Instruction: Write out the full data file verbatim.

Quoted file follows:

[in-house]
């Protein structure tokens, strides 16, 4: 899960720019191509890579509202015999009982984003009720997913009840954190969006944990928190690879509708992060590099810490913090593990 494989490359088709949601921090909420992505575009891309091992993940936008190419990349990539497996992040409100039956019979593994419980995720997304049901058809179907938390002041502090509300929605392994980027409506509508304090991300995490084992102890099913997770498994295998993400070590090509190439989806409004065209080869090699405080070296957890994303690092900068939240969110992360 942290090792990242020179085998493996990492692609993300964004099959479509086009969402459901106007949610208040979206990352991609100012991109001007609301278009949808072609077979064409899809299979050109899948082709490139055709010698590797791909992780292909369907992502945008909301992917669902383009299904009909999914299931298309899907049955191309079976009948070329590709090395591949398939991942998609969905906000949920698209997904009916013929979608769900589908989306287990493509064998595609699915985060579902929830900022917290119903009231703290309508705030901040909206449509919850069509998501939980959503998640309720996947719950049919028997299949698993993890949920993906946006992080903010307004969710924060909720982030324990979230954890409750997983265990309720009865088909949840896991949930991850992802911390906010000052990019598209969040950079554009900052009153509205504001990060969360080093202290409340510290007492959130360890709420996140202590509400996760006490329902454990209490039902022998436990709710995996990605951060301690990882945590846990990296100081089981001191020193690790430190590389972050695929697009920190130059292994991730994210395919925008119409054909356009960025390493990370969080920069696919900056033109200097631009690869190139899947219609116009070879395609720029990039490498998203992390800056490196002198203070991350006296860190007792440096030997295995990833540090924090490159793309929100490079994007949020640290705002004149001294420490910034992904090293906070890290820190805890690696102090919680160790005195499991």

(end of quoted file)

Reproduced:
[in-house]
């Protein structure tokens, strides 16, 4: 899960720019191509890579509202015999009982984003009720997913009840954190969006944990928190690879509708992060590099810490913090593990 494989490359088709949601921090909420992505575009891309091992993940936008190419990349990539497996992040409100039956019979593994419980995720997304049901058809179907938390002041502090509300929605392994980027409506509508304090991300995490084992102890099913997770498994295998993400070590090509190439989806409004065209080869090699405080070296957890994303690092900068939240969110992360 942290090792990242020179085998493996990492692609993300964004099959479509086009969402459901106007949610208040979206990352991609100012991109001007609301278009949808072609077979064409899809299979050109899948082709490139055709010698590797791909992780292909369907992502945008909301992917669902383009299904009909999914299931298309899907049955191309079976009948070329590709090395591949398939991942998609969905906000949920698209997904009916013929979608769900589908989306287990493509064998595609699915985060579902929830900022917290119903009231703290309508705030901040909206449509919850069509998501939980959503998640309720996947719950049919028997299949698993993890949920993906946006992080903010307004969710924060909720982030324990979230954890409750997983265990309720009865088909949840896991949930991850992802911390906010000052990019598209969040950079554009900052009153509205504001990060969360080093202290409340510290007492959130360890709420996140202590509400996760006490329902454990209490039902022998436990709710995996990605951060301690990882945590846990990296100081089981001191020193690790430190590389972050695929697009920190130059292994991730994210395919925008119409054909356009960025390493990370969080920069696919900056033109200097631009690869190139899947219609116009070879395609720029990039490498998203992390800056490196002198203070991350006296860190007792440096030997295995990833540090924090490159793309929100490079994007949020640290705002004149001294420490910034992904090293906070890290820190805890690696102090919680160790005195499991």